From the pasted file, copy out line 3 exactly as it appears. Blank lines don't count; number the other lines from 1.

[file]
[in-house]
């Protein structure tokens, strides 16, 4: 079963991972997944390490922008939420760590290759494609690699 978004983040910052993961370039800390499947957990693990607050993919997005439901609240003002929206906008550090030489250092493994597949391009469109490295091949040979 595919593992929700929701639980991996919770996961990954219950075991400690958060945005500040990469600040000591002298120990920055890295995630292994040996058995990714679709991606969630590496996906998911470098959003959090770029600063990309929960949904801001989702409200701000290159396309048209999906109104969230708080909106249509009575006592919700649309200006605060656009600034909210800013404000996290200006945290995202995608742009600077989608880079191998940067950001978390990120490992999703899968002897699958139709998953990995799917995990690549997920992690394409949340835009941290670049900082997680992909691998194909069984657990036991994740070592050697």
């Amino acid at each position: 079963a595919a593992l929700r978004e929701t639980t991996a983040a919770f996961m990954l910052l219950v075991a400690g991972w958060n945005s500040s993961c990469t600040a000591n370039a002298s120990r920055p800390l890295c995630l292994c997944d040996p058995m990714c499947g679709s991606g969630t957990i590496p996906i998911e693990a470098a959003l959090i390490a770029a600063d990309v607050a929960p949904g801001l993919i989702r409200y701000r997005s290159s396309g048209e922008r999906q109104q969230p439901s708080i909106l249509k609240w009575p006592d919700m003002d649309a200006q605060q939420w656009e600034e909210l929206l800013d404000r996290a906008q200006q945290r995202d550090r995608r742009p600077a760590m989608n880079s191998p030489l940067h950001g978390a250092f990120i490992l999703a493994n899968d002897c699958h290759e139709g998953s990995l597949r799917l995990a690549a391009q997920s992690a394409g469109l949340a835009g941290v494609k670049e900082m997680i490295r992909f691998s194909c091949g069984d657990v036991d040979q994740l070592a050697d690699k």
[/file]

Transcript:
């Amino acid at each position: 079963a595919a593992l929700r978004e929701t639980t991996a983040a919770f996961m990954l910052l219950v075991a400690g991972w958060n945005s500040s993961c990469t600040a000591n370039a002298s120990r920055p800390l890295c995630l292994c997944d040996p058995m990714c499947g679709s991606g969630t957990i590496p996906i998911e693990a470098a959003l959090i390490a770029a600063d990309v607050a929960p949904g801001l993919i989702r409200y701000r997005s290159s396309g048209e922008r999906q109104q969230p439901s708080i909106l249509k609240w009575p006592d919700m003002d649309a200006q605060q939420w656009e600034e909210l929206l800013d404000r996290a906008q200006q945290r995202d550090r995608r742009p600077a760590m989608n880079s191998p030489l940067h950001g978390a250092f990120i490992l999703a493994n899968d002897c699958h290759e139709g998953s990995l597949r799917l995990a690549a391009q997920s992690a394409g469109l949340a835009g941290v494609k670049e900082m997680i490295r992909f691998s194909c091949g069984d657990v036991d040979q994740l070592a050697d690699k």